March 6, 2018 Source: Biospace 117
Finch Therapeutics, headquartered in Somerville, Massachusetts, closed on an oversubscribed Series B financing worth $36 million. Since the company’s launch, it has raised $77 million. Series B investors included Shumway Capital, Willett Advisors, Morgan Noble and Avenir Growth Capital.
Finch focuses on therapeutics involving the microbiome. In October 2017, it merged with Crestovo, which combined Crestovo’s extensive intellectual property assets and late-stage candidate for recurrent C. difficile infections, CP101, with Finch’s full-scale manufacturing capabilities and discovery platform. The merged company has 29 issued patents.
CP101 is being evaluated in the PRISM 3 placebo-controlled clinical trial in 200 patients with recurrent C. difficile infections. The drug also received Fast Track designation from the U.S. Food and Drug Administration (FDA).
John Carroll, with Endpoints News, writes, “Crestovo’s academic collaborators, Alexander Khoruts and Michael Sadowsky, ran an open-label study in 49 patients that they deemed a success, with 88 percent of the patients not seeing a recurrence of C diff over two months.”
In the PRISM 3 trial, they have dropped the low-dose arm, instead focusing on two doses that will keep the patient numbers to 200, down from the originally planned 240. Finch thinks that will be enough for registrational data, although the FDA will make a decision on whether it needs more. “We think that this data we’re generating in Phase II could support a BLA,” Mark Smith, the company’s chief executive officer, told Carroll. “We think it’s the first product to really capture what works well with fecal transplantation.”
In a statement, Smith said, “This financing positions Finch to achieve key data and operational milestones as we advance our pipeline of novel microbiome-based therapies. We look forward to continued progress in PRISM 3, our ongoing Phase II study of CP101, an orally delivered Full-Spectrum Microbiota product being developed for recurrent C. difficile infections. We are also excited to advance our pipeline of therapeutic candidates into the clinic both through sponsored programs and in collaboration with Takeda and our academic partners as we work to realize the exciting potential of the human microbiome.”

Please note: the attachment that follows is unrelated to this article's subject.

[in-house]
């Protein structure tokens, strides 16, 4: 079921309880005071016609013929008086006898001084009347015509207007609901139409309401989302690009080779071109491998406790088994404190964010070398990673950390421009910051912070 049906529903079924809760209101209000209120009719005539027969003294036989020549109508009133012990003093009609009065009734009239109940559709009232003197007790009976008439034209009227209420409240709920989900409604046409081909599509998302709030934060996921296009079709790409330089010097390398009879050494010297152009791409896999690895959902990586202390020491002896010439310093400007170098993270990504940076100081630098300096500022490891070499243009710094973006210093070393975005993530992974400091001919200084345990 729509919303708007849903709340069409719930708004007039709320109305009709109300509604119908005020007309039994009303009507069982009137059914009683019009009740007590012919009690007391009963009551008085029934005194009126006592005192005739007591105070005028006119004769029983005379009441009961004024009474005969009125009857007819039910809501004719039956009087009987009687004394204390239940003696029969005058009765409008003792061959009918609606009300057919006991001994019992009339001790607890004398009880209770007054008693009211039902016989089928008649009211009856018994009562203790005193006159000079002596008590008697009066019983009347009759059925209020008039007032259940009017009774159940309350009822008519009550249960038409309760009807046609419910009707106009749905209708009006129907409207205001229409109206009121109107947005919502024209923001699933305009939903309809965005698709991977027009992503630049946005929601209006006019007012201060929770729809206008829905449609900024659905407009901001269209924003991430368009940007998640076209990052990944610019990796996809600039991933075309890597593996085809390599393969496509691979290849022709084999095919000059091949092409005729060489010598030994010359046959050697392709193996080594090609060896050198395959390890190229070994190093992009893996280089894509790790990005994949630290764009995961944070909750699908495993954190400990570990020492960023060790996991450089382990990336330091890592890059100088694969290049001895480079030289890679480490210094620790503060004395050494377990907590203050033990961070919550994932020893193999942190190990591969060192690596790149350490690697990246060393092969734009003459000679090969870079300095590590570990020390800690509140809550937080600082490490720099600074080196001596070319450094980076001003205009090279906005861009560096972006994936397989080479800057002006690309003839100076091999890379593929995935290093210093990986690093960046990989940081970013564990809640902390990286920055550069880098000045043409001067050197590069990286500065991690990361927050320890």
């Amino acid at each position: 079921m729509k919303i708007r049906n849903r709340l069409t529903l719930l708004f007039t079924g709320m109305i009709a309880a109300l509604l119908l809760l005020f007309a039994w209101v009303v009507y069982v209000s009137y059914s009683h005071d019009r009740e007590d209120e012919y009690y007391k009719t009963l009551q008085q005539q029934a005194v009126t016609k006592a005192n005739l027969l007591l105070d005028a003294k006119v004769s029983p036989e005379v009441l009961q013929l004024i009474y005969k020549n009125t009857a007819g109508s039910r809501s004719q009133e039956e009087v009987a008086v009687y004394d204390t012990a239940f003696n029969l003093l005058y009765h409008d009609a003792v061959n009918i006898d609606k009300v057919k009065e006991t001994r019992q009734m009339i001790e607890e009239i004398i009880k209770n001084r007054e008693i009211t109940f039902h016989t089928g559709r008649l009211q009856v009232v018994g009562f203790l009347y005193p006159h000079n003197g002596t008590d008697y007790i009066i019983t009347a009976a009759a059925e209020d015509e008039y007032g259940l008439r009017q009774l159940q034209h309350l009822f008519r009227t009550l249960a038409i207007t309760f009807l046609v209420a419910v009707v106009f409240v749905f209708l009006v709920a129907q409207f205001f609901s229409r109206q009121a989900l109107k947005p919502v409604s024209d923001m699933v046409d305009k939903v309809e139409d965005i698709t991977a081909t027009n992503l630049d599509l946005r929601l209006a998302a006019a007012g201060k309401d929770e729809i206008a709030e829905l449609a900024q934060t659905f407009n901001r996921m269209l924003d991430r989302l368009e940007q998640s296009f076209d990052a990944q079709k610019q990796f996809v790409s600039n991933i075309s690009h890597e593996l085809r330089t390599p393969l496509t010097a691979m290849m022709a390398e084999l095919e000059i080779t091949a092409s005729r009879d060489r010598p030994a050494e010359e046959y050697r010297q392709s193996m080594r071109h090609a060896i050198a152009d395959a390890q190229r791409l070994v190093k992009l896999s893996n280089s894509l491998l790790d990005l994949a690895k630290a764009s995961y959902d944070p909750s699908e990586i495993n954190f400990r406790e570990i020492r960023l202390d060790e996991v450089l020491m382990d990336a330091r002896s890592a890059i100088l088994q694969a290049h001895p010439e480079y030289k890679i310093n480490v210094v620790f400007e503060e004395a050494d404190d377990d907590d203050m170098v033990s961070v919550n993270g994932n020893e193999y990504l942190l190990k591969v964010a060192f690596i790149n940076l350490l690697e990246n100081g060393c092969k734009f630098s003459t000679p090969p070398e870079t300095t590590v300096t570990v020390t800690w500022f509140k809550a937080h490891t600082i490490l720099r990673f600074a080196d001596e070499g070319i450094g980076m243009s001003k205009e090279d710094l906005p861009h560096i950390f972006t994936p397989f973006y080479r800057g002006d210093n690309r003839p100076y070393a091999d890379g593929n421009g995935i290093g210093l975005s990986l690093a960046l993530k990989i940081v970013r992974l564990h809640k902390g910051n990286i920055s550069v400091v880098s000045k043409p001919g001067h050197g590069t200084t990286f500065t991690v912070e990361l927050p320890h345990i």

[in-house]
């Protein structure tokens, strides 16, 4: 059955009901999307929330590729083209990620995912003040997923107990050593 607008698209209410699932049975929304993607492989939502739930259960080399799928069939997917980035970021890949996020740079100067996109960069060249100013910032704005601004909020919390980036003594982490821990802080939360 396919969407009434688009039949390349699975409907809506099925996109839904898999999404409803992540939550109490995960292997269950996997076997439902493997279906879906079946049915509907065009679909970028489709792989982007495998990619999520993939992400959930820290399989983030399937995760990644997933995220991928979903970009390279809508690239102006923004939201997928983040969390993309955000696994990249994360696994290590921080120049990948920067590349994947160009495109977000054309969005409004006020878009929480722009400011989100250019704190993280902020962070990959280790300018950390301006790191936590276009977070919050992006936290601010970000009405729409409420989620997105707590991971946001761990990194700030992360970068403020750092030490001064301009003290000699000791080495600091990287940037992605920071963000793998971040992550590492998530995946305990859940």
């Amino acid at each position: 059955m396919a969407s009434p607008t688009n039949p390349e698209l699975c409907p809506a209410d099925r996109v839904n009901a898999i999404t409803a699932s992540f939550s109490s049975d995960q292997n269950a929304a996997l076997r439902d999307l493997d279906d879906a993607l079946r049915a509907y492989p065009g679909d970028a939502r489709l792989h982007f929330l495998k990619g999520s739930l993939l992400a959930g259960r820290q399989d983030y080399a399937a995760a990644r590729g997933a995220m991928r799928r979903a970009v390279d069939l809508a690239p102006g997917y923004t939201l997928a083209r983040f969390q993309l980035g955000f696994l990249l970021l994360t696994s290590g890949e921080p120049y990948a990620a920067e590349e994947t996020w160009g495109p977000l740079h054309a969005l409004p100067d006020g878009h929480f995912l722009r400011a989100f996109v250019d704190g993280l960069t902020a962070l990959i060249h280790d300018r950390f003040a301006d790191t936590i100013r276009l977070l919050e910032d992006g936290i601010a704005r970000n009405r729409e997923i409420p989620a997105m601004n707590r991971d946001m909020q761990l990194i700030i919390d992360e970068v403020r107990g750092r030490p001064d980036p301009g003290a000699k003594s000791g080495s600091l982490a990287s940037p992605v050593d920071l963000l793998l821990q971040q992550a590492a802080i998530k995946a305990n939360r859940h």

In April 2017, Finch and Takeda Pharmaceutical inked a global collaboration deal to jointly develop FIN-524. FIN-524 is a live biotherapeutic product made up of cultured bacterial strains that have been associated with positive clinical outcomes in irritable bowel disease (IBD). In that deal, Takeda paid Finch $10 million upfront for exclusive worldwide rights to develop and commercialize FIN-524 and rights to follow-on products in IBD. Finch may receive various milestones and tiered royalties on worldwide net sales.
Microbiome therapeutics are a mostly nascent field, but Finch is not the only company working in the space. Carroll notes, “Seres was hammered hard back in 2016, after the company said its Phase II study of SER-109 failed to demonstrate efficacy in reducing the recurrence of Clostridium difficile infection. The therapy barely separated from a placebo, crushing the biotech’s share price. But they rallied, putting together a new ‘pivotal worthy’ study with a dose that is 10 times as high as what it started out with.”
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